Bach waits in the wings as Rogge reign nears end
Thomas Bach, president of the German National Olympic Committee and vice-president of the International Olympic Committee (IOC) gives a press conference in Frankfurt am Main on May 9, 2013. The six candidates bidding to be elected to the most powerful position in sport as president of the International Olympic Committee (IOC) girded their loins for one final day of campaigning in Buenos Aires.
Unassuming Belgian Jacques Rogge will step down on Tuesday after a 12 year reign in what has been a largely successful term having notably been credited with restoring the image of the organisation.
It is a considerable feat as Rogge had faced a tough task after the IOC had been badly tarnished in the final years of Juan Antonio Samaranch's stewardship over the bribes for votes scandal concerning the successful Salt Lake City bid for the 2002 Winter Olympics.
The sextet of candidates -- all men and none from Africa -- will take over an IOC that Rogge revealed on Sunday is in great financial health and, with over $900 million in reserve, could afford the cancellation of an Olympic Games.
However, Rogge's successor will have been made painfully aware on Sunday that his main headache will be the preparations for the Rio Games in 2016.
Monday's fare for the assembled IOC members is far lower key than the two previous frenetic days of elections for the host city for 2020 -- won by Tokyo -- and a sport for the 2020 and 2024 Games which saw wrestling restored to the programme after a remarkable seven month fightback.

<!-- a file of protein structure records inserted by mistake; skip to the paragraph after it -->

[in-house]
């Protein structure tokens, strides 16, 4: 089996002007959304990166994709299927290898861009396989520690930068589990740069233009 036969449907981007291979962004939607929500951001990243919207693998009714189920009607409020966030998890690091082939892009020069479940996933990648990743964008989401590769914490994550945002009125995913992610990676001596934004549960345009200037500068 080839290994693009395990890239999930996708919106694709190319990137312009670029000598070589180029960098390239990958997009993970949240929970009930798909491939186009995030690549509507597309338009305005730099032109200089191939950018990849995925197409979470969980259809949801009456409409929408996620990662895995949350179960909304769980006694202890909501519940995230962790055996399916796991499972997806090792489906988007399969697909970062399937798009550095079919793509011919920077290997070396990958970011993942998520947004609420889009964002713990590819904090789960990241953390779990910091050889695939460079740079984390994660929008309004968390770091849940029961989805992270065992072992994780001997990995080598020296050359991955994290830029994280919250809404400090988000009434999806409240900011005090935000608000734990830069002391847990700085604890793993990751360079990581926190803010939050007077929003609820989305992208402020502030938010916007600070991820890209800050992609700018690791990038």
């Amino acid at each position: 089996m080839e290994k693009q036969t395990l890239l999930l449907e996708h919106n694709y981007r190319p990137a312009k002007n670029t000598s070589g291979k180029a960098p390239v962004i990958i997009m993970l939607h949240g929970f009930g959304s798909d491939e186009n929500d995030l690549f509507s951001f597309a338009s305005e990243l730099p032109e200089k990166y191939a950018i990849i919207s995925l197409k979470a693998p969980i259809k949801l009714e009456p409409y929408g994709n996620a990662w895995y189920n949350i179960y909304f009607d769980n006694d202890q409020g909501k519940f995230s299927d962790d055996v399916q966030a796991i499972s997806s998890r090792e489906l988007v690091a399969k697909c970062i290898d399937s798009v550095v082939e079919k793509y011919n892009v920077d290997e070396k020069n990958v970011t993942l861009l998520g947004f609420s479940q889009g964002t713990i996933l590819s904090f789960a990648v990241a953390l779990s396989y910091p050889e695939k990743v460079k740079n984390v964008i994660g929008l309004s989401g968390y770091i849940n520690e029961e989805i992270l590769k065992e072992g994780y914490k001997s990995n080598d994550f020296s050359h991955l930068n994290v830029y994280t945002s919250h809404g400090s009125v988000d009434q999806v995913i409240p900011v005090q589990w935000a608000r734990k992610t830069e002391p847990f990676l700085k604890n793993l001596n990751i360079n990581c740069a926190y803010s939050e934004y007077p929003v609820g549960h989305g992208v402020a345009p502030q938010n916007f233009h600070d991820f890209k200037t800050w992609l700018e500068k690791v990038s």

Monday will see reports by the heads of various commissions -- the essence of the smooth running of the IOC.
The favourite for replacing Rogge remains Thomas Bach, who would become the first Olympic gold medalist to assume the role having won the team foil fencing title in 1976.
The 59-year-old German lawyer has made the IOC and its future his life since becoming interested in sports politics when he was irritated at the dismissive manner in which German politicians treated him in his role as the West German athletes' spokesman in the debate over the boycott of the 1980 Olympics.
"In 1980 I was the spokesman for all the West German athletes and fought really hard for us to be able to compete in Moscow," he told AFP in August.
"This for me was the turning point from being an athlete to entering sports politics.
"I accepted to become a member of the German NOC because I wanted to avoid the situation where a future generation of athletes would suffer in the same way -- every athlete's ambition is to compete in an Olympics and for some 1980 was their only chance.
"We were more or less dismissed by them and it was the same with regard to politics and society in general. I had discussions about the boycott with the then chancellor (Helmut Schmidt) and president (Karl Carstens) and I always had the feeling they had no interest in sport."
The only clouds hanging over the smart and assured performer has come from within Germany.
An academic report released in early August on organised doping in the former West Germany in the 1970's posed the question of whether he was aware of what was going on, which he says he was not, and latterly a documentary on German TV that was far from complimentary but did little damage.